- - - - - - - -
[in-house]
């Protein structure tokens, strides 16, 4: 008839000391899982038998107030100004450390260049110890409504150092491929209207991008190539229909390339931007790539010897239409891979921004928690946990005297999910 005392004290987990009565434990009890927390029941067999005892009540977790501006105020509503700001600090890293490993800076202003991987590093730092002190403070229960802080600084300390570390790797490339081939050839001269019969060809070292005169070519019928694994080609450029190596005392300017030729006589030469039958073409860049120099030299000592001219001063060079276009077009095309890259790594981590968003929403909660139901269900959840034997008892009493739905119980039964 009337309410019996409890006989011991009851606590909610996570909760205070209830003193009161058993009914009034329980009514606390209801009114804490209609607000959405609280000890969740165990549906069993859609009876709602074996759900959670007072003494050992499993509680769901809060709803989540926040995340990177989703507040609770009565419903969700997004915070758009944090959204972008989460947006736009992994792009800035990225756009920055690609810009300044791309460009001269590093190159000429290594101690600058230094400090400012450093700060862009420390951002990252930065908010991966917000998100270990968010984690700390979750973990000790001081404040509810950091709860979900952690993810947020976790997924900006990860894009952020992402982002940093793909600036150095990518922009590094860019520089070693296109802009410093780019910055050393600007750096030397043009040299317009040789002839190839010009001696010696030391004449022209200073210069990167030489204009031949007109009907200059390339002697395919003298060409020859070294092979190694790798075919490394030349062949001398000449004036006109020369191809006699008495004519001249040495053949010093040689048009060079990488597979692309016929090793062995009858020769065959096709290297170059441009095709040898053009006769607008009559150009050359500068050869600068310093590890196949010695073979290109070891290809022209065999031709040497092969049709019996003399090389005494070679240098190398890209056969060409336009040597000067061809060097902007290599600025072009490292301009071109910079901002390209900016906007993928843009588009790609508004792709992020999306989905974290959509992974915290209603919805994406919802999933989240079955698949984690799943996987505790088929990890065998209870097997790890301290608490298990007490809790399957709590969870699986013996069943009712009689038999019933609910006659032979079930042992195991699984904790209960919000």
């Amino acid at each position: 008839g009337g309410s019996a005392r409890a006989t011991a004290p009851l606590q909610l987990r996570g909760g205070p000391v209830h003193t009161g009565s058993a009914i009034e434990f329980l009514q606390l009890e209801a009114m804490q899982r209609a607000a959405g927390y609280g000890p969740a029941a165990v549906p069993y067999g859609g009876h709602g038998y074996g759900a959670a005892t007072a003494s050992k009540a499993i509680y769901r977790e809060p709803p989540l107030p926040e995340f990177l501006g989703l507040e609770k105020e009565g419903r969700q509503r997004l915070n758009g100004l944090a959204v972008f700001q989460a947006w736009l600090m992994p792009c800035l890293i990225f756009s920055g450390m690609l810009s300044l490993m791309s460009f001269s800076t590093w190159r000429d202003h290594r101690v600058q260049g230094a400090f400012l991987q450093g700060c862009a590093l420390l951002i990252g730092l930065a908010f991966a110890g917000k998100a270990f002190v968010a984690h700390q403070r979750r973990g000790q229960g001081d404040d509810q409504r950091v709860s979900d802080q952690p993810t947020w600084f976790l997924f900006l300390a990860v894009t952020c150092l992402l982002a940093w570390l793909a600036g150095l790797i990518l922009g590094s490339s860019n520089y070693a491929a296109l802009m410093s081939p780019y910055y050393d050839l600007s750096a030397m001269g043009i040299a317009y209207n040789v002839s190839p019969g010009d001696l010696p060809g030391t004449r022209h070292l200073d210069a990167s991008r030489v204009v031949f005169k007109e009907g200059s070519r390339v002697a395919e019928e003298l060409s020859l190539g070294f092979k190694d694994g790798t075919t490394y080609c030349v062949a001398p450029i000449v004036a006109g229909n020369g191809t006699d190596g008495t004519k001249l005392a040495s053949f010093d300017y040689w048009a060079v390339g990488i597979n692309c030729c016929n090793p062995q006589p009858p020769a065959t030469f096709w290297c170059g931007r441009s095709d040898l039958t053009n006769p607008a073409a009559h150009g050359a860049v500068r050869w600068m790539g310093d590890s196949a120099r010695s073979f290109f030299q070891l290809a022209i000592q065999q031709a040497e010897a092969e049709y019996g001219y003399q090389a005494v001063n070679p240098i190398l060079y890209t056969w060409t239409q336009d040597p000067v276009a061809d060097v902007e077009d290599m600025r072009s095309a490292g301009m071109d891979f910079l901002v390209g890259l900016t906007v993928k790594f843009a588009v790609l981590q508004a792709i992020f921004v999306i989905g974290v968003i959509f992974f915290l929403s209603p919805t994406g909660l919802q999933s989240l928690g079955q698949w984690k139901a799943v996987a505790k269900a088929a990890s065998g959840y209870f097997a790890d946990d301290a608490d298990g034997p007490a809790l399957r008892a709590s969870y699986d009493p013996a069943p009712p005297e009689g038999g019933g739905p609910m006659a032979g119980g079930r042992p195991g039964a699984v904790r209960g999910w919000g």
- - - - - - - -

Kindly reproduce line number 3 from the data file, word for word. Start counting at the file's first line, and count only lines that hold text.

């Amino acid at each position: 008839g009337g309410s019996a005392r409890a006989t011991a004290p009851l606590q909610l987990r996570g909760g205070p000391v209830h003193t009161g009565s058993a009914i009034e434990f329980l009514q606390l009890e209801a009114m804490q899982r209609a607000a959405g927390y609280g000890p969740a029941a165990v549906p069993y067999g859609g009876h709602g038998y074996g759900a959670a005892t007072a003494s050992k009540a499993i509680y769901r977790e809060p709803p989540l107030p926040e995340f990177l501006g989703l507040e609770k105020e009565g419903r969700q509503r997004l915070n758009g100004l944090a959204v972008f700001q989460a947006w736009l600090m992994p792009c800035l890293i990225f756009s920055g450390m690609l810009s300044l490993m791309s460009f001269s800076t590093w190159r000429d202003h290594r101690v600058q260049g230094a400090f400012l991987q450093g700060c862009a590093l420390l951002i990252g730092l930065a908010f991966a110890g917000k998100a270990f002190v968010a984690h700390q403070r979750r973990g000790q229960g001081d404040d509810q409504r950091v709860s979900d802080q952690p993810t947020w600084f976790l997924f900006l300390a990860v894009t952020c150092l992402l982002a940093w570390l793909a600036g150095l790797i990518l922009g590094s490339s860019n520089y070693a491929a296109l802009m410093s081939p780019y910055y050393d050839l600007s750096a030397m001269g043009i040299a317009y209207n040789v002839s190839p019969g010009d001696l010696p060809g030391t004449r022209h070292l200073d210069a990167s991008r030489v204009v031949f005169k007109e009907g200059s070519r390339v002697a395919e019928e003298l060409s020859l190539g070294f092979k190694d694994g790798t075919t490394y080609c030349v062949a001398p450029i000449v004036a006109g229909n020369g191809t006699d190596g008495t004519k001249l005392a040495s053949f010093d300017y040689w048009a060079v390339g990488i597979n692309c030729c016929n090793p062995q006589p009858p020769a065959t030469f096709w290297c170059g931007r441009s095709d040898l039958t053009n006769p607008a073409a009559h150009g050359a860049v500068r050869w600068m790539g310093d590890s196949a120099r010695s073979f290109f030299q070891l290809a022209i000592q065999q031709a040497e010897a092969e049709y019996g001219y003399q090389a005494v001063n070679p240098i190398l060079y890209t056969w060409t239409q336009d040597p000067v276009a061809d060097v902007e077009d290599m600025r072009s095309a490292g301009m071109d891979f910079l901002v390209g890259l900016t906007v993928k790594f843009a588009v790609l981590q508004a792709i992020f921004v999306i989905g974290v968003i959509f992974f915290l929403s209603p919805t994406g909660l919802q999933s989240l928690g079955q698949w984690k139901a799943v996987a505790k269900a088929a990890s065998g959840y209870f097997a790890d946990d301290a608490d298990g034997p007490a809790l399957r008892a709590s969870y699986d009493p013996a069943p009712p005297e009689g038999g019933g739905p609910m006659a032979g119980g079930r042992p195991g039964a699984v904790r209960g999910w919000g």